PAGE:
Employment Law Resolutions for the New Year
by Geoffrey M. Boodell
The beginning of the year presents a great opportunity for employers to make some New Year’s resolutions about their employment practices. A few well-chosen resolutions now may save your organization significant resources and expense later. Consider adopting the following suggestions and bringing them to the attention of your managers to make this a better year in your workplace.
(1) Dust Off and Review Your Existing Handbooks, Written Policies, and Employment Forms. You may be surprised when you read your workplace documents to find they do not accurately reflect your current practices, principles, or workforce makeup. For example, does your handbook contain a standard “Sexual Harassment” policy? Given the increasing number of claims for other forms of unlawful harassment and retaliation, handbooks should contain broader “Workplace Harassment” and “Non-Retaliation” policies to address unlawful harassment based on membership in any protected class (e.g., age, race, religion, national origin, marital status, disability, etc.) and retaliation for engaging in protected activity (e.g., making complaints of harassment). Do you have protective Email and Internet policies in place? Do you have current job descriptions for each position in your workforce? What about ancillary forms, such as evaluations, applications, and reference releases? Have your handbook and other forms been reviewed recently by employment law counsel (which is a good idea any time you are preparing to distribute handbooks or other forms to your employees)?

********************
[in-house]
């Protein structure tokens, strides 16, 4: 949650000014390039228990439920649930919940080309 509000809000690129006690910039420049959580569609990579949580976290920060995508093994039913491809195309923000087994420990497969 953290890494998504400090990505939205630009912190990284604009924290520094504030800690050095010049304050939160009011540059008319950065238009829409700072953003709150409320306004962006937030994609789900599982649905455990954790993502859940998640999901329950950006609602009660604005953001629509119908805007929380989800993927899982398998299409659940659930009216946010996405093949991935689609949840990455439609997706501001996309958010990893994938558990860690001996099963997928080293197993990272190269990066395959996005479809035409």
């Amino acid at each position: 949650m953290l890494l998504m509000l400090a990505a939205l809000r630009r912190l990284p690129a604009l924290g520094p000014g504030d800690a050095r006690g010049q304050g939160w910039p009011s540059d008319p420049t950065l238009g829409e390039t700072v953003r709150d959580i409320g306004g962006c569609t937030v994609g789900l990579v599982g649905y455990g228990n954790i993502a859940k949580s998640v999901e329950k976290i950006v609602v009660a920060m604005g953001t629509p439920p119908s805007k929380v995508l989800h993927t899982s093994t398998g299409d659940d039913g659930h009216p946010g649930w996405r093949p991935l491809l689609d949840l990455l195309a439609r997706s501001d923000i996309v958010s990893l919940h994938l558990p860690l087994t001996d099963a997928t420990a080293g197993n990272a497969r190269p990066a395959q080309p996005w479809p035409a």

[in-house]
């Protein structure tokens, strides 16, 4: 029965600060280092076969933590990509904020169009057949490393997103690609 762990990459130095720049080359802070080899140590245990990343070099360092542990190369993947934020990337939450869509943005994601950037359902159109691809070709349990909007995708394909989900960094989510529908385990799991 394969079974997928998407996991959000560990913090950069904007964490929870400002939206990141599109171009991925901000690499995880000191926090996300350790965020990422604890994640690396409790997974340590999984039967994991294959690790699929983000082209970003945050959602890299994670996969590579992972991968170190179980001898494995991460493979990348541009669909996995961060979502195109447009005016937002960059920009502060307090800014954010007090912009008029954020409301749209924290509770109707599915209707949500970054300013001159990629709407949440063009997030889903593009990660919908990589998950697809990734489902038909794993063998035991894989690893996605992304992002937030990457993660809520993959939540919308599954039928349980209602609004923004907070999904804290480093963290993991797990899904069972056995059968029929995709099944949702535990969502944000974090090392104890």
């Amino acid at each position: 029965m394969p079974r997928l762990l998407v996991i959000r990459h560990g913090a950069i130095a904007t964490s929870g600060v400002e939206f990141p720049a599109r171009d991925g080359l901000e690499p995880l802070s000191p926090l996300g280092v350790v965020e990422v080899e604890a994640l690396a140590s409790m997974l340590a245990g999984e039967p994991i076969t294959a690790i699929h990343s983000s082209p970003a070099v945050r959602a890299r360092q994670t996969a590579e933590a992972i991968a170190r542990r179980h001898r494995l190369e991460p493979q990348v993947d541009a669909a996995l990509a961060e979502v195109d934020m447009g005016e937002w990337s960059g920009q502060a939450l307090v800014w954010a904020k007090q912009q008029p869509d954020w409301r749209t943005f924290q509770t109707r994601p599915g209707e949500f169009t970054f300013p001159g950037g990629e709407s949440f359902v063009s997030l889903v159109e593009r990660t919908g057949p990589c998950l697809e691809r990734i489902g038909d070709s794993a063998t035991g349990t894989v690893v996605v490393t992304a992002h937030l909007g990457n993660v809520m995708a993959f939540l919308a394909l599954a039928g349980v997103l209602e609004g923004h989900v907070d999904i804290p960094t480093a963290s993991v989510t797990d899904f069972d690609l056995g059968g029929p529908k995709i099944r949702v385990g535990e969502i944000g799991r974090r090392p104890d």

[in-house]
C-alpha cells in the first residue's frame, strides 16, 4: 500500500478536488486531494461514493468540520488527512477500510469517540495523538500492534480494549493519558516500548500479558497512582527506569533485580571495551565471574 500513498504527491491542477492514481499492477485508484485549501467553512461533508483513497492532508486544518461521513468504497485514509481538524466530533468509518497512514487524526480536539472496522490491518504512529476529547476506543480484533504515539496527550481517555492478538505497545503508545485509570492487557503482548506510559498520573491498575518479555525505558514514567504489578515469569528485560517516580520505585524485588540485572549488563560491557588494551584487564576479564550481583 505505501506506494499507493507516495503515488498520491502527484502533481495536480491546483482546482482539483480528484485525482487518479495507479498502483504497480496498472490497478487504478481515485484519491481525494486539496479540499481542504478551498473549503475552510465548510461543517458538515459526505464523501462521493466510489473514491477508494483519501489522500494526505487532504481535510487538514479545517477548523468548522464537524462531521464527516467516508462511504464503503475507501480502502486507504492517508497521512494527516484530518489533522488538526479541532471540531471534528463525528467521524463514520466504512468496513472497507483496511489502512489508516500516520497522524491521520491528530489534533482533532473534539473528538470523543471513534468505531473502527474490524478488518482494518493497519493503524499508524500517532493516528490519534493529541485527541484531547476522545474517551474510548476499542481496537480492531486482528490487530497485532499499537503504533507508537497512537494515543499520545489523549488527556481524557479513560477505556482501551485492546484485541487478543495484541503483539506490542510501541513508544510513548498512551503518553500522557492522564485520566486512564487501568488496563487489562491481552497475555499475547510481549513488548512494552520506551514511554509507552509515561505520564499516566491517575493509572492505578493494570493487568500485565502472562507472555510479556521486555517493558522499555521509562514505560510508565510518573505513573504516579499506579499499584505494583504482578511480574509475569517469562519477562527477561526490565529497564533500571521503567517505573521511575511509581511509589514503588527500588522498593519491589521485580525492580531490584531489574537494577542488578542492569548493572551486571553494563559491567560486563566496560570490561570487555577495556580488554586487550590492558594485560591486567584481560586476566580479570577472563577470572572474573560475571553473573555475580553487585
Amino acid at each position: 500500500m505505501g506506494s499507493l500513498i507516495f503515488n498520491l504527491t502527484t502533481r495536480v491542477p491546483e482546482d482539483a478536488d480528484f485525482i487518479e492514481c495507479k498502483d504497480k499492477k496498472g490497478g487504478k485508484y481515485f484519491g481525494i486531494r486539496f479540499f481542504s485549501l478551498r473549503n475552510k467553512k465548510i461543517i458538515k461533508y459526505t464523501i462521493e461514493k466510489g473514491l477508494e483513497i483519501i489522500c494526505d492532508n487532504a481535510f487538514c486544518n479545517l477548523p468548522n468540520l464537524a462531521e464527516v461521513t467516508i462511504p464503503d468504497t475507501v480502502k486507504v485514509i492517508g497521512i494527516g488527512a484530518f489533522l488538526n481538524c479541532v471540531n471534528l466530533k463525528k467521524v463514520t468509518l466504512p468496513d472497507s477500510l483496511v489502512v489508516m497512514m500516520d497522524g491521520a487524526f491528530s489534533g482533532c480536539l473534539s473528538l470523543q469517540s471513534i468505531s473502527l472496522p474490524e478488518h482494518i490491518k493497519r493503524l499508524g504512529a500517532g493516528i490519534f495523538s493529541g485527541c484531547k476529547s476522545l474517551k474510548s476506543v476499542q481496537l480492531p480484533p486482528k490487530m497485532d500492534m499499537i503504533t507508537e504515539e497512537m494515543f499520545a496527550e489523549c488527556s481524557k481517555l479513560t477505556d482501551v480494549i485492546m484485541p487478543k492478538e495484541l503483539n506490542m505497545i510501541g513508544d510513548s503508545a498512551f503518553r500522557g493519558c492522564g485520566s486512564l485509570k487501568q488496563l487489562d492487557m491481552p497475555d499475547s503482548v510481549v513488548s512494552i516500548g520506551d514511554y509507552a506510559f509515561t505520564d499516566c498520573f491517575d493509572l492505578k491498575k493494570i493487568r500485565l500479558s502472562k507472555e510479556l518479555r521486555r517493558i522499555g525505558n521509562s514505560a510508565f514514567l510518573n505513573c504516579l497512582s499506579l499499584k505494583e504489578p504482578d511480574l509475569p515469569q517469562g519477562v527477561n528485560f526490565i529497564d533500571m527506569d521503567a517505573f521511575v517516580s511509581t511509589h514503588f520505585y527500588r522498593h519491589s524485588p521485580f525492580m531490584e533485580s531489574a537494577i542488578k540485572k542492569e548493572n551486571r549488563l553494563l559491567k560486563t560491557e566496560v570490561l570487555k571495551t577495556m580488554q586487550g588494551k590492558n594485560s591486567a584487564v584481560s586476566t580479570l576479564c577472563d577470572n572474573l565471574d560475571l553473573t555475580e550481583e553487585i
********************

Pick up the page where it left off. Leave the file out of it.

(2) Get (or Renew) Employment Practice Liability Insurance. Employers increasingly are purchasing employment practice liability insurance (EPLI). These policies can be an effective risk management tool to address the risks and costs of employment-related litigation. Many of the policies, however, give the insurer the right to select employment counsel to defend a claim, without regard to the relationship and knowledge of the employer’s management, operation, and philosophy that the employer’s regular employment counsel has developed over the course of the representation. To avoid this situation, employers are beginning to insist when the EPLI policy is negotiated initially or at renewal that they have the right to select specific counsel or that their employment counsel be included on the insurer’s panel. Whether you are considering EPLI insurance initially or when your policy is up for review, you should consider having your employment counsel review the policy to assist you in assessing these and other issues before you commit to a specific policy.